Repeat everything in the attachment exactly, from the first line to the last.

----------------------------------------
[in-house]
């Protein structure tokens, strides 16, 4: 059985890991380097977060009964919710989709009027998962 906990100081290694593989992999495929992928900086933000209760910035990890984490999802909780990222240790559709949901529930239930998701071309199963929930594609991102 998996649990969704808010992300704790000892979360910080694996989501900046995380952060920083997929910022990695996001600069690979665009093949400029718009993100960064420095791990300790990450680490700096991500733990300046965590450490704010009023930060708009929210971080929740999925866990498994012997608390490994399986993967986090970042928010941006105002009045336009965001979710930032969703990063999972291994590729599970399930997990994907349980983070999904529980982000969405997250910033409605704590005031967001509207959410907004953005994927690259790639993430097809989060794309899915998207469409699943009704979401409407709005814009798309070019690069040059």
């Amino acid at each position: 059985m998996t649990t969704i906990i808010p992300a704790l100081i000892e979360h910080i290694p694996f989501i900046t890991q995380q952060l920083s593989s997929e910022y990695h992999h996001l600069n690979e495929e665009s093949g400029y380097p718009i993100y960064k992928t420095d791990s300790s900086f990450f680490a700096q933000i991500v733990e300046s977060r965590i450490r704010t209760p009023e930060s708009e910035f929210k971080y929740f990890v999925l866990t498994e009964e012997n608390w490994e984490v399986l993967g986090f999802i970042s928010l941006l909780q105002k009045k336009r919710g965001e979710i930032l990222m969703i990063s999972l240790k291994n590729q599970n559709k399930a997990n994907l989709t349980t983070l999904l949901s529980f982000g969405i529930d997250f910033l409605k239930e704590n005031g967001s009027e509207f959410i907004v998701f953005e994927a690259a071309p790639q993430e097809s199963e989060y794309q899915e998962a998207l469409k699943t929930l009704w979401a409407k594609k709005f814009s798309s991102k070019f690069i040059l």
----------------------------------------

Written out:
[in-house]
């Protein structure tokens, strides 16, 4: 059985890991380097977060009964919710989709009027998962 906990100081290694593989992999495929992928900086933000209760910035990890984490999802909780990222240790559709949901529930239930998701071309199963929930594609991102 998996649990969704808010992300704790000892979360910080694996989501900046995380952060920083997929910022990695996001600069690979665009093949400029718009993100960064420095791990300790990450680490700096991500733990300046965590450490704010009023930060708009929210971080929740999925866990498994012997608390490994399986993967986090970042928010941006105002009045336009965001979710930032969703990063999972291994590729599970399930997990994907349980983070999904529980982000969405997250910033409605704590005031967001509207959410907004953005994927690259790639993430097809989060794309899915998207469409699943009704979401409407709005814009798309070019690069040059």
């Amino acid at each position: 059985m998996t649990t969704i906990i808010p992300a704790l100081i000892e979360h910080i290694p694996f989501i900046t890991q995380q952060l920083s593989s997929e910022y990695h992999h996001l600069n690979e495929e665009s093949g400029y380097p718009i993100y960064k992928t420095d791990s300790s900086f990450f680490a700096q933000i991500v733990e300046s977060r965590i450490r704010t209760p009023e930060s708009e910035f929210k971080y929740f990890v999925l866990t498994e009964e012997n608390w490994e984490v399986l993967g986090f999802i970042s928010l941006l909780q105002k009045k336009r919710g965001e979710i930032l990222m969703i990063s999972l240790k291994n590729q599970n559709k399930a997990n994907l989709t349980t983070l999904l949901s529980f982000g969405i529930d997250f910033l409605k239930e704590n005031g967001s009027e509207f959410i907004v998701f953005e994927a690259a071309p790639q993430e097809s199963e989060y794309q899915e998962a998207l469409k699943t929930l009704w979401a409407k594609k709005f814009s798309s991102k070019f690069i040059l």